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LARGE SCALE CONFEDERATE BIBLE FLAG IN THE FIRST NATIONAL PATTERN, WITH 7 STARS, APRIL 1861 OR PRIOR, FOUND WITH THE DIARY OF 1st LIEUTENANT JOHN M. WEIDEMEYER OF THE 6TH MISSOURI INFANTRY (CONFEDERATE), FORMERLY IN THE PERSONAL COLLECTION OF MILITARY EXPERT AND DEALER, NORM FLAYDERMAN

Web ID: fcj-879
Available: In Stock
Frame Size (H x L): Approx. 12.5" x 22.5"
Flag Size (H x L): 5.5" x 15.5"
 
Description:
Bible flags are tiny flags made for a soldier by a loved one, to be presented as a token of pride and affection when he went away to war. They received this name because they were typically carried in a Bible, both because this was the safest place that a soldier might keep a flat, treasured object on his person with limited places to do so, and because it sometimes doubled as a bookmark.

This particular example, in the First National Confederate Flag format, is made entirely of silk, with an elongated format, and in an distinctively large scale among its counterparts of the period. The blue canton, square in shape, despite the exaggerated length, contains 7 stars, configured in the usual, medallion fashion, with 6 of these in a wreath surrounding a single, center star. The 7 star count represents the first wave of secession, when South Carolina, Mississippi, Florida, Alabama, Georgia, Louisiana, and Texas left the Union together.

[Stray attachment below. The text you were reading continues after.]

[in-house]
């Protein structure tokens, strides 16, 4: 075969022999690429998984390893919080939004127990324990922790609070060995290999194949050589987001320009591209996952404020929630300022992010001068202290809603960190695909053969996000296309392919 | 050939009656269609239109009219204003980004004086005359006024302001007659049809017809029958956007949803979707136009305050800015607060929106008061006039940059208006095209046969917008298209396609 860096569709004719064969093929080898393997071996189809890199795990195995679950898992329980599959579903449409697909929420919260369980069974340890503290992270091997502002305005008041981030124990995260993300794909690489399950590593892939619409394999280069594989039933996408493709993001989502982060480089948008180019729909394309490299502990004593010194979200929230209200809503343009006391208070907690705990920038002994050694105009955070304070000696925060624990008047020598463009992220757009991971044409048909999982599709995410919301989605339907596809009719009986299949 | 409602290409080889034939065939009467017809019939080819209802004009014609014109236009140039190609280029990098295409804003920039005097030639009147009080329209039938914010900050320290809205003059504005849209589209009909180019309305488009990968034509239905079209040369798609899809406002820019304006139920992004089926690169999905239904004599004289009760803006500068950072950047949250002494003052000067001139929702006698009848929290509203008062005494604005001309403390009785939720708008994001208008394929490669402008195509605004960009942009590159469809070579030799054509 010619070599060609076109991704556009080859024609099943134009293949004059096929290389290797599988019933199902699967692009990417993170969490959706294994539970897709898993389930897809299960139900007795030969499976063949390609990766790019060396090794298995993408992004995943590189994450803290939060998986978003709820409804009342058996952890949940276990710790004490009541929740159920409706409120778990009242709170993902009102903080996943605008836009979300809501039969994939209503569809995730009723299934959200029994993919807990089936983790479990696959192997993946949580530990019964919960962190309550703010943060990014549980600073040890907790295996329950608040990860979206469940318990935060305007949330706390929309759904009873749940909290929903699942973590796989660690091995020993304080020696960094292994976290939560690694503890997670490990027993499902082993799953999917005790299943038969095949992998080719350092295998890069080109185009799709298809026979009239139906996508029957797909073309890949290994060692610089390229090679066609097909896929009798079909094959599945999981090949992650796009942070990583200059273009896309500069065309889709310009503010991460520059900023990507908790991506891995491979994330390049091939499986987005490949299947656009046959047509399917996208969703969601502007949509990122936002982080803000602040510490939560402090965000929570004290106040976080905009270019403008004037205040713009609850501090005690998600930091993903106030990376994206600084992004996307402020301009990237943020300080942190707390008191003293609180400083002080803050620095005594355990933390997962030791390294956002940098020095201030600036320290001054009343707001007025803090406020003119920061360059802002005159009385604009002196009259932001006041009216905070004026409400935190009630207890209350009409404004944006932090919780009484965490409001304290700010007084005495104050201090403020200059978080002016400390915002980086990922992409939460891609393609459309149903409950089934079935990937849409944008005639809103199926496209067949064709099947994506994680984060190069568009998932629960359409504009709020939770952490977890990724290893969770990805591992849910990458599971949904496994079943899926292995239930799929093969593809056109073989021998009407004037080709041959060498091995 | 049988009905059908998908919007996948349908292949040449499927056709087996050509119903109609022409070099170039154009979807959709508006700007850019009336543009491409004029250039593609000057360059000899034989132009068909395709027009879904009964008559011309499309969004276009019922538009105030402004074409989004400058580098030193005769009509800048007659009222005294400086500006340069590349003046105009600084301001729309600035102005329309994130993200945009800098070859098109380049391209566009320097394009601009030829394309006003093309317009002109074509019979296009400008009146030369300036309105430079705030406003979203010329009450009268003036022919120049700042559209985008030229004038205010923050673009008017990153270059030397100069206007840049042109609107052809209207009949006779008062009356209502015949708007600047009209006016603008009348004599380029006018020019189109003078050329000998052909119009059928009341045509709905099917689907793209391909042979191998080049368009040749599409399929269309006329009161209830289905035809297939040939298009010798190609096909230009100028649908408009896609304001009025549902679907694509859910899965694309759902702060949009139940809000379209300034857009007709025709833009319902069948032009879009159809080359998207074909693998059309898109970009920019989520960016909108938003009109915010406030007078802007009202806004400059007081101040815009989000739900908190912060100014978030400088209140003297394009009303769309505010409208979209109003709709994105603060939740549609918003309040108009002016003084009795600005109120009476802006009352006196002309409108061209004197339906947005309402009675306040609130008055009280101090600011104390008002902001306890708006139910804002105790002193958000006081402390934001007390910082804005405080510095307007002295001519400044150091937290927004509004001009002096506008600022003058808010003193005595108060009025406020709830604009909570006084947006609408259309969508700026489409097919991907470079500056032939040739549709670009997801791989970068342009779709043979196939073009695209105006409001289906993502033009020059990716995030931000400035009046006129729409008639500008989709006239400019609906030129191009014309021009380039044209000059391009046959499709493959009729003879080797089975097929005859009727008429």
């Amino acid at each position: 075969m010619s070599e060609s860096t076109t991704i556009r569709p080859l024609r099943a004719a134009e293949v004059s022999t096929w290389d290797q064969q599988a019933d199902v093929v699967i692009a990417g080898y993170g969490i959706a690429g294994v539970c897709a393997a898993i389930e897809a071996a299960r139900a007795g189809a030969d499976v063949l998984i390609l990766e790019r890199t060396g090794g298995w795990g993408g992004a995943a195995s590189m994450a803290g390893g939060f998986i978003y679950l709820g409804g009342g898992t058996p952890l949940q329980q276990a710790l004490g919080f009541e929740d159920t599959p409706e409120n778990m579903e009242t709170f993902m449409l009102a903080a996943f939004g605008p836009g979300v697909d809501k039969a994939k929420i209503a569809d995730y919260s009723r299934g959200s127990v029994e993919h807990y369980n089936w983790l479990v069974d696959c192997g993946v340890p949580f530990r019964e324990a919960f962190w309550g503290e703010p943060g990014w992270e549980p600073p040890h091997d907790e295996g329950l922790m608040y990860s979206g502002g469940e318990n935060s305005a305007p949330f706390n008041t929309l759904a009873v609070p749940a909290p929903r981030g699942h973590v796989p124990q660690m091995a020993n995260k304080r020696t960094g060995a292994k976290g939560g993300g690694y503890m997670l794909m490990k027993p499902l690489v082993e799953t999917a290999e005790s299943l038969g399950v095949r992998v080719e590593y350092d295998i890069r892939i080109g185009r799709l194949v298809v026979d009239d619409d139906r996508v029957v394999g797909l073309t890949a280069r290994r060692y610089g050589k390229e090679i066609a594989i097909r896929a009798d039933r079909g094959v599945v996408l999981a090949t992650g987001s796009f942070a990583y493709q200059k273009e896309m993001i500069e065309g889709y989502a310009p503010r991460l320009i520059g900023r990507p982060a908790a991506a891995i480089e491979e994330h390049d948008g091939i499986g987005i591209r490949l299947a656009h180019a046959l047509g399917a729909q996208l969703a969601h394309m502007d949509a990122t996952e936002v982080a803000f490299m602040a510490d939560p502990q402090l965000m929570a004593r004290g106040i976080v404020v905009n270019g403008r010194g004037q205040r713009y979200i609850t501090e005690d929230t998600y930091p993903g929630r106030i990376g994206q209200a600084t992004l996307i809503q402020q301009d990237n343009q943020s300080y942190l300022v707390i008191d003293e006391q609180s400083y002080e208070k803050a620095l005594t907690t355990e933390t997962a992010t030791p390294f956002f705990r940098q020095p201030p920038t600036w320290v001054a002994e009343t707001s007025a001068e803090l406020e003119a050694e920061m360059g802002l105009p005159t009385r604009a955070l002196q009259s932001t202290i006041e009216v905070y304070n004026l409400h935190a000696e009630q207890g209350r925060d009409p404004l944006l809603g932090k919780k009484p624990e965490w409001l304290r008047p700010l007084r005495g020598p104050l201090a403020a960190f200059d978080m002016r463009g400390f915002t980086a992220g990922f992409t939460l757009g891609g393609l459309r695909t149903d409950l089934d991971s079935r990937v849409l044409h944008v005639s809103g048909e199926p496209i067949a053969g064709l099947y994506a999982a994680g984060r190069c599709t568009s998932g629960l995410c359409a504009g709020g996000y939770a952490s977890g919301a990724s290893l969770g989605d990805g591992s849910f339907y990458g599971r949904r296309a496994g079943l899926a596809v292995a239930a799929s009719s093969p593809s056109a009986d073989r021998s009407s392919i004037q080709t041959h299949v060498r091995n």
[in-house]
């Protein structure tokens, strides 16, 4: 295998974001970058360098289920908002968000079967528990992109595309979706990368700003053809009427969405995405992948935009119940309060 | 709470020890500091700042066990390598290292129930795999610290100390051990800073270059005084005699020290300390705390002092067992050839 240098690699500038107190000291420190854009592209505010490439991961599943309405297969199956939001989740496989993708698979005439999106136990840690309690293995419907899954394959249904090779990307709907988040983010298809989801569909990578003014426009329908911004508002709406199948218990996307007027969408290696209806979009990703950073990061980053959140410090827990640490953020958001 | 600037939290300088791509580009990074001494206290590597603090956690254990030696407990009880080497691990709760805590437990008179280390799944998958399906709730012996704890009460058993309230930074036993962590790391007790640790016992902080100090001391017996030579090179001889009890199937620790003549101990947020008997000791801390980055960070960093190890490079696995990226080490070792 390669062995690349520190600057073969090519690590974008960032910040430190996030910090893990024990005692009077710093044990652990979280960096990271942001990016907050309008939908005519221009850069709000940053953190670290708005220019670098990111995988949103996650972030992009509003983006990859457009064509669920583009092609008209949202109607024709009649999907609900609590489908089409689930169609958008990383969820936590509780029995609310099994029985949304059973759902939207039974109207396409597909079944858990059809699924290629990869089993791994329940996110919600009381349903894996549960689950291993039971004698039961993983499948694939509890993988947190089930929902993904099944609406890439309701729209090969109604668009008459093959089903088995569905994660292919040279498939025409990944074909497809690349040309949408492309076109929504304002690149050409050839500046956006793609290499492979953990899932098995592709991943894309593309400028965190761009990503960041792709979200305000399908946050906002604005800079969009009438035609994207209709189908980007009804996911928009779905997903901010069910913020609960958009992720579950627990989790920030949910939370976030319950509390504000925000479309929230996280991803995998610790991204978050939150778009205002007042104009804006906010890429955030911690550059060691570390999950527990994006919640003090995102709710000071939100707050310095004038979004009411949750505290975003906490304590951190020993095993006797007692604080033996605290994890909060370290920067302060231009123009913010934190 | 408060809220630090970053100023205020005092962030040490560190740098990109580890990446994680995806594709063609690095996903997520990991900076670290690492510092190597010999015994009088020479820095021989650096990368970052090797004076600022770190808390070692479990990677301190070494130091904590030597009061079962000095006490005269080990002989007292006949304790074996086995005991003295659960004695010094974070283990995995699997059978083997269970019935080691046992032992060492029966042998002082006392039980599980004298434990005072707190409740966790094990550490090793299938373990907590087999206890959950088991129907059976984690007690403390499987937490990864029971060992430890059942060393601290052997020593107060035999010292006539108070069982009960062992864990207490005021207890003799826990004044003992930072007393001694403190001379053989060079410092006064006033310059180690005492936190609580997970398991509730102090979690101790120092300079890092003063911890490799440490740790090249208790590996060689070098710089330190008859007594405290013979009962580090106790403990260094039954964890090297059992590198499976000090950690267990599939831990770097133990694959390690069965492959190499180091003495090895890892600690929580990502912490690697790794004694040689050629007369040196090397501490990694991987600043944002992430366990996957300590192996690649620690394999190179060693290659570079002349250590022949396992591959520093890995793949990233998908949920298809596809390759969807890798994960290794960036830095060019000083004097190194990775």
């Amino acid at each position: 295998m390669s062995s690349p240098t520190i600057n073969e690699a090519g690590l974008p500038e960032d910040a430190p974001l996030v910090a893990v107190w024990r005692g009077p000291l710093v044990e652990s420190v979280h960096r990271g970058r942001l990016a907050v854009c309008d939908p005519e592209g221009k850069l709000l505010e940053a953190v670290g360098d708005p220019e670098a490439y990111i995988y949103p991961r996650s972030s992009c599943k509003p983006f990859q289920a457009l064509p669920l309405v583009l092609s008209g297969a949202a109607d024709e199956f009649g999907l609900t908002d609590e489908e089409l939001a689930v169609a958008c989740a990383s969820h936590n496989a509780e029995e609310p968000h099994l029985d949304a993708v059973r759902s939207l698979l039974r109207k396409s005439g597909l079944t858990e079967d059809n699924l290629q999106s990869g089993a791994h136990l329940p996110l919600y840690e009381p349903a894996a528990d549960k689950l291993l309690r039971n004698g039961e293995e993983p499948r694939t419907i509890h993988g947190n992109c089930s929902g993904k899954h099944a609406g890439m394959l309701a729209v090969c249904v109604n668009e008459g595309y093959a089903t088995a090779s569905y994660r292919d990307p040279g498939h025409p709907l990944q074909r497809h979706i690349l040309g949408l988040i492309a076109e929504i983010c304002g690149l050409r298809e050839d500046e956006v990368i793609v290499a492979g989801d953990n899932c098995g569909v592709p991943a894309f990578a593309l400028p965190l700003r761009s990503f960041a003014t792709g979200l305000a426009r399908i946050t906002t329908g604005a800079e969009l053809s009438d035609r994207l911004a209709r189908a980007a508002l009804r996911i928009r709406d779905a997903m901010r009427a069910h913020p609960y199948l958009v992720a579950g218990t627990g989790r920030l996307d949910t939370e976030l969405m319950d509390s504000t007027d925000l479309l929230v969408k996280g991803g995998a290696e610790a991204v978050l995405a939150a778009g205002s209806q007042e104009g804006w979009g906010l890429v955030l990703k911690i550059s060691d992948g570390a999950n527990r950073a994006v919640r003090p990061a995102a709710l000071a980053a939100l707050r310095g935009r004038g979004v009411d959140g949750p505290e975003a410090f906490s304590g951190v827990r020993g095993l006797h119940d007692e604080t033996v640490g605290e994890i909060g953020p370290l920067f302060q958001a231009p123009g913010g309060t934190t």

The flag formerly accompanied the 140-page, handwritten diary of 1st Lt. John M. Weidemeyer of the 6th Missouri Infantry (Confederate) and the 3rd Missouri Battalion Infantry. Weidemeyer was born 01/10/1834 in Charlottesville, VA. He enlisted at Osceola, MO and was commissioned into Co. F of the 6th Missouri on May 1st, 1862. Taken prisoner at both Vicksburg (1863) and Ft. Blakely, AL (1865), he survived the war and lived into the 20th century. He passed on 01/12/1911 in Clinton, MO. In addition to the diary, he wrote a 17-page typed memoir. Both documents, along with a modern, detailed biography, survive among the holdings of the Missouri State Library and Archives.